By Ashiq Ali
Broghil, the most neglected valley in Hindu Kush Mountains, need government attention
The Pamiri Wakhi people live in the remotest and most mountainous regions around Pamir Knot in four countries of High Asia — Afghanistan, China, Tajikistan and Pakistan.
In Pakistan, the Wakhi people live in three regions – Chitral’s Broghil Valley in Khyber-Pakhtunkhwa, Hunza District’s Gojal Sub-Division, and Ghizer District’s Ishkoman Tehsil in Gilgit-Baltistan. These regions connect Pakistan with China, Afghanistan and Tajikistan through the Wakhan corridor.
Every year a good number of domestic and international tourists visit these regions. So these valleys have an important position economically as well as geographically.
Although internationally the importance of the Pamir Knot and the role of Pamiri Wakhi people in protecting these geo-strategically important border areas has been recognised, in the 21st Century the people in Broghil Valley are mired in abject poverty and drug abuse; they do not have access to proper educational and basic healthcare facilities, as well as electricity and communication. During the winter season, the valley receives over 1.2 meters of snow. People remain cut off from the rest of the world for six months.
The majority of the population are suffering from various diseases mostly respiratory and psychological problems as they live at minus 20 degrees Celsius.
To fight harsh cold weather, they resort to using opium. There is no firewood and coal for heating and cooking purposes. Life becomes a standstill from October to March. Despite this harsh condition people are resilient and still say we‘re part of this state.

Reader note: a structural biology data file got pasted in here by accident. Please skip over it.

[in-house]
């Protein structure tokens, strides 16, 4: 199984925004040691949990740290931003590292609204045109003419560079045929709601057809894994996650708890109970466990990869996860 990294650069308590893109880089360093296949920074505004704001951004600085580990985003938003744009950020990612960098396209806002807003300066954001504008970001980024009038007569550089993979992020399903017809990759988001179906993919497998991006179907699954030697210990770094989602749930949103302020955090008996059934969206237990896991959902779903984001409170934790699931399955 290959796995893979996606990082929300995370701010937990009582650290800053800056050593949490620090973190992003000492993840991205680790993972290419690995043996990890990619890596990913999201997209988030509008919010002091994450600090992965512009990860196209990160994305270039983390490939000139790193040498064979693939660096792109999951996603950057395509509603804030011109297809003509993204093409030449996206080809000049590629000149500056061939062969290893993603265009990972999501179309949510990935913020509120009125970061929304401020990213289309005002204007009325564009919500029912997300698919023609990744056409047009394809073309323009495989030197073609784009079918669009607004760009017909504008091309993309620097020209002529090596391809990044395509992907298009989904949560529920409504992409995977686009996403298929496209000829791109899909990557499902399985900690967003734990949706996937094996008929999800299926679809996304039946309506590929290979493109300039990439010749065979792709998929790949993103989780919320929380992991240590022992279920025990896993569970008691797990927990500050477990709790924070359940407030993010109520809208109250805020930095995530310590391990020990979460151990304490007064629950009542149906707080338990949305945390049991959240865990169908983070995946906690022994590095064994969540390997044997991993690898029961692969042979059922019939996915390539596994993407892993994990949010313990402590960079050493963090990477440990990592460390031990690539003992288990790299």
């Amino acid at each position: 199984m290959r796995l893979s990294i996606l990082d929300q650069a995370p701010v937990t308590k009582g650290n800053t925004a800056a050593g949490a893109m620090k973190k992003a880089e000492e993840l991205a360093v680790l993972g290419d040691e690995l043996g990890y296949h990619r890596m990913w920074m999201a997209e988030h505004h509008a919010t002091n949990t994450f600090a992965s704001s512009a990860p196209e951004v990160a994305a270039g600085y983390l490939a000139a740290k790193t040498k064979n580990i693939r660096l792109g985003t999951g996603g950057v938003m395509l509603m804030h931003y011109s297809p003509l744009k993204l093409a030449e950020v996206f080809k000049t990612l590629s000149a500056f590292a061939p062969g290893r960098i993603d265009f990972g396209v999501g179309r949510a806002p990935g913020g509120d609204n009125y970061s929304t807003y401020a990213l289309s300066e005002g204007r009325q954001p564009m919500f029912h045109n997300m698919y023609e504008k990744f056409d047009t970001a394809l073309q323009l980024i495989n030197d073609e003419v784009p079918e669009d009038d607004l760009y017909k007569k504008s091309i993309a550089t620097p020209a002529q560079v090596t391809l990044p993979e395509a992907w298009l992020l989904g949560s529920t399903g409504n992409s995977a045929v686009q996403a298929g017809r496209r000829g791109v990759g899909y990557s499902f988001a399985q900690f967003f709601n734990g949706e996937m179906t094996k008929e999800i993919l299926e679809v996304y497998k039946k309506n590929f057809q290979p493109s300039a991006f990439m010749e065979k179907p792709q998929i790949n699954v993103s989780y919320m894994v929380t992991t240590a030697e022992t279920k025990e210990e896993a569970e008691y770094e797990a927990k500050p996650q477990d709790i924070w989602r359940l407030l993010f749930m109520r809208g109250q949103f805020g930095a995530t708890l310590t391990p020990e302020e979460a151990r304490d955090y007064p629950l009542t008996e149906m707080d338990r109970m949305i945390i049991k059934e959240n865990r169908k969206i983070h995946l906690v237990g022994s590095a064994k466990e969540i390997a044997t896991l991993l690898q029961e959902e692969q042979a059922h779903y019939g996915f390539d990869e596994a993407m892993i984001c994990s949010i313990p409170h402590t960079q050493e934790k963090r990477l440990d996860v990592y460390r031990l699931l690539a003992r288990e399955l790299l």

In 2011 Central Asia Institute (CAI) a non-government organisation came as a godsend for the people of Broghil. The institute launched some initiatives to serve the most neglected and deserving people when no one including INGOs and government authorities was ready to reach out to the people of Broghil.
CAI’s initiatives focused on providing facilities in the sectors of education, health and vocational skills. The institute set up initially eight primary schools, one secondary school and one higher secondary school in the valley and enrolled over 530 students and hired more than 40 teachers. It also provided fully-funded need- and merit-based scholarships to needy and talented students in urban centres.
Although education was a top priority of CAI and to some extent, it was able to solve the problem, it also made interventions in other sectors. Sadly state security agencies instead of helping it started harassing its staffers and froze their accounts.
This move abruptly disturbed the students and community rendering more than 40 teachers jobless. The state organs should have realized their negligence and have taken over the good initiatives of CAI to run the educational institutes.
The state instead of keeping alive the hopes of the people has stolen their dreams pushing them into a state of hopelessness and darkness.
Now it’s time for the policymakers, government functionaries, media and individuals to highlight the real issues of this remotest valley and take concrete measures to address the fundamental issues of the people of Broghil.
Ashiq Ali is a student of political science at Karachi University.